Tech Startup Cans Founder Who Preaches COVID Vaccine Is a Jewish Tool to Euthanize Americans

The Utah-based, Silicon Valley-backed company asked founder David Bateman to resign soon after the comments surfaced.
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David Bateman, founder of the Utah startup Entrata, has resigned as chairman of the company’s board of directors, effective immediately, after an email surfaced Tuesday in which he pushed the antisemitic conspiracy theory that Jewish people were behind a “sadistic effort underway to euthanize the American people” using the COVID-19 vaccine. 

CEO Adam Edmunds announced the news on Twitter, calling the email “highly offensive” and saying the board asked Bateman to step down. 

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“The opinions expressed by Dave were his alone, and do not reflect the views or values of Entrata,” Edmunds wrote

Just this July, Entrata raised over $500 million in a funding round led by Utah Jazz owner Ryan Smith and the prominent Menlo Park-based investment firm Silver Lake, according to the data analytics firm Crunchbase. In a statement, a spokesperson for Silver Lake told Motherboard that Bateman’s comments do “not reflect our views in any way.” On Twitter, Smith said the email “crossed lines that should never be crossed.” 

Do you have additional information about David Bateman or another tech CEO? From a non-work device, contact our reporter at maxwell.strachan@vice.com or via Signal at 310-614-3752 for extra security.

The email, first reported by a local Fox affiliate, quickly generated national condemnation Tuesday. In the email, which Bateman titled “Genocide,” the Entrata founder pushed the antisemitic, anti-COVID-19 vaccination conspiracy theory while falsely alleging that vaccine criticism is being silenced. (Motherboard was not able to independently review the email.)

"I write this email knowing that many of you will think I'm crazy after reading it. I believe there is a sadistic effort underway to euthanize the American people. It's obvious now. It's undeniable, yet no one is doing anything. Everyone is discounting their own judgment, and dismissing their intuition," Bateman wrote, according to the Fox Affiliate.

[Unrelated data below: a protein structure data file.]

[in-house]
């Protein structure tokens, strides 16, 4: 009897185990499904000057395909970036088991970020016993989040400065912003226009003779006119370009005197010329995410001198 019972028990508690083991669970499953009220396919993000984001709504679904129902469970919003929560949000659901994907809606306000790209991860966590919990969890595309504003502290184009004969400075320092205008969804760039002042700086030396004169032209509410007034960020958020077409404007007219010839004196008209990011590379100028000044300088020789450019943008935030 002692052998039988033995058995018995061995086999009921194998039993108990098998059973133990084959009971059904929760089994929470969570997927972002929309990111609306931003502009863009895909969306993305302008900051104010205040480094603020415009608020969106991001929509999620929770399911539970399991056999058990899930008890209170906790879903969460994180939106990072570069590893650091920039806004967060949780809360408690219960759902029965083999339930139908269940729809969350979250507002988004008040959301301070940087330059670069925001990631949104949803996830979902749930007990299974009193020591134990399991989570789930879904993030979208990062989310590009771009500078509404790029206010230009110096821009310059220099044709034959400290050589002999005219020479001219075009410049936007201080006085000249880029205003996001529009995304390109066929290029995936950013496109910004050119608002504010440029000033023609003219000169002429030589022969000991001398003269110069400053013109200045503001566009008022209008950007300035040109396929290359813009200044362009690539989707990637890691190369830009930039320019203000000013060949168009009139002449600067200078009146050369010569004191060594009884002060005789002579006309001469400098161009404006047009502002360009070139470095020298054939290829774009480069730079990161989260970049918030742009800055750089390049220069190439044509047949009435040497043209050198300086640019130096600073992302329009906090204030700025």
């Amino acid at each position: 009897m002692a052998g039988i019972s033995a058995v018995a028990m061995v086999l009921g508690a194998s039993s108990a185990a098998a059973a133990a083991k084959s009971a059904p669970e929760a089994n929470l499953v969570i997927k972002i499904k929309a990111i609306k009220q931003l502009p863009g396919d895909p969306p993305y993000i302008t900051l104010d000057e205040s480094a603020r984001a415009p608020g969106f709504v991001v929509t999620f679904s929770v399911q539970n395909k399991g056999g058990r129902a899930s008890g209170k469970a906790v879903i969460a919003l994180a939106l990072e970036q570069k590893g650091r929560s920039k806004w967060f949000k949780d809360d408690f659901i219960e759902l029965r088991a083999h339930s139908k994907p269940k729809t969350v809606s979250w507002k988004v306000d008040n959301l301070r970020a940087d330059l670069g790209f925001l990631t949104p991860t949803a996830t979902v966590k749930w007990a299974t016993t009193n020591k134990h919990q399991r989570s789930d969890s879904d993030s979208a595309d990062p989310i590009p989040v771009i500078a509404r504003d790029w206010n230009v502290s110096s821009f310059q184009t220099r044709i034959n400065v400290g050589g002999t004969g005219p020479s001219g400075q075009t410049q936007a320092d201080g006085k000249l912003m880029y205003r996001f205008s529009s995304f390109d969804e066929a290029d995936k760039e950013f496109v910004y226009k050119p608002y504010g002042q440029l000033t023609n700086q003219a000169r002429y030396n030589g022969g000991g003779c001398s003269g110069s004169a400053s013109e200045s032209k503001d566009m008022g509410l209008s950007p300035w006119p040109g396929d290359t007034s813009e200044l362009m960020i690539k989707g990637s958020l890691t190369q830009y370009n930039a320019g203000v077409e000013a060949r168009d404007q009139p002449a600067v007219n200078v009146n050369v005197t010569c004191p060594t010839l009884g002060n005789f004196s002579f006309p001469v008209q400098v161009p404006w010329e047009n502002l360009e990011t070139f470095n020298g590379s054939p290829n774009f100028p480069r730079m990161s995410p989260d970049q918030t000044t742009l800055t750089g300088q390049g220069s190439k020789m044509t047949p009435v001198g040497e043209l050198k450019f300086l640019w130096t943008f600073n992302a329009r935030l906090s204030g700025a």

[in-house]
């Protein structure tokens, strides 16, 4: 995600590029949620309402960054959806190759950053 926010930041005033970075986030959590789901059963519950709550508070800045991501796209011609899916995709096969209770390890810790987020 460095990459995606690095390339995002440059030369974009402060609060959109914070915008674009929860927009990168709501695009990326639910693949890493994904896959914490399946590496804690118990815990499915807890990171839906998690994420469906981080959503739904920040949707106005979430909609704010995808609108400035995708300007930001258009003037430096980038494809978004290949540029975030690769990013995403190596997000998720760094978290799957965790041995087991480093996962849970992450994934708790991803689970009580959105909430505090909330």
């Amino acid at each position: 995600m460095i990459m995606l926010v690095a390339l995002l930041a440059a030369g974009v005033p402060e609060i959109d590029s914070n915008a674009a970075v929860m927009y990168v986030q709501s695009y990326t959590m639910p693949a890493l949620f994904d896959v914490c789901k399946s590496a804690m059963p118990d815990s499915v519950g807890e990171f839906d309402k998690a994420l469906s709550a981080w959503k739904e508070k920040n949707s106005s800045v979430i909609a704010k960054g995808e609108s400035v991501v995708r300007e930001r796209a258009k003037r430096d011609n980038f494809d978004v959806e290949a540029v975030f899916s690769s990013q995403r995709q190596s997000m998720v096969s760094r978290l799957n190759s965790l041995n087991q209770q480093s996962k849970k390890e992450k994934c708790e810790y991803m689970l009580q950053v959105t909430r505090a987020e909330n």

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"I believe the Jews are behind this,” he continued. “For 300 years the Jews have been trying to infiltrate the Catholic Church and place a Jew covertly at the top. It happened in 2013 with Pope Francis. I believe the pandemic and systematic extermination of billions of people will lead to an effort to consolidate all the countries in the world under a single flag with totalitarian rule. I know, it sounds bonkers. No one is reporting on it, but the Hasidic Jews in the US instituted a law for their people that they are not to be vaccinated for any reason.

"I pray that I'm wrong on this. Utah has got to stop the vaccination drive. Warn your employees. Warn your friends. Prepare. Stay safe."

When local Fox affiliate reporter Ben Winslow asked Bateman about the email, Bateman confirmed it came from him. 

"Yes. I sent it. I have nothing but love for the Jewish people. Some of my closest friends are Jews. My heart breaks for their 2500 years they’ve been mistreated by nearly every country on earth. But I do believe Scottish Rite Freemasons are behind the pandemic (overwhelmingly Jewish)," he told Winslow. "And I fear billions of people around the globe right now are being exterminated."

Bateman tried to explain himself by telling Winslow he only sent the email to a few “close friends” (Winslow’s words). The email was sent to people including Utah Jazz owner Ryan Smith, Utah Governor Spencer Cox, and Clint Betts, who runs a local industry group dedicated to promoting Utah's tech industry. 

Those on the email are now distancing themselves from Bateman and condemning Utah’s most famous antisemite. Betts called it “insane, intolerant, and anti-semitic” and said it was “not representative of Silicon Slopes or the inclusive community so many in this state are trying to build.” The governor, for his part, said the comments were “hurtfully anti-Semitic, blatantly false, and we completely reject them,” claiming on his personal Twitter account that he never took campaign contributions from Bateman and considered the comments “crazy stuff.”

Bateman, a prominent Utah supporter of the Republican Party, has faced criticism repeatedly in the past. Betts’ tech organization, Silicon Slopes, was forced to apologize after Bateman asked women at a conference to stand and cheer for Alex Rodriguez. Then, last year, Nikola founder Trevor Milton reportedly sued him for defamation after Bateman accused him of sexually abusing women on Twitter.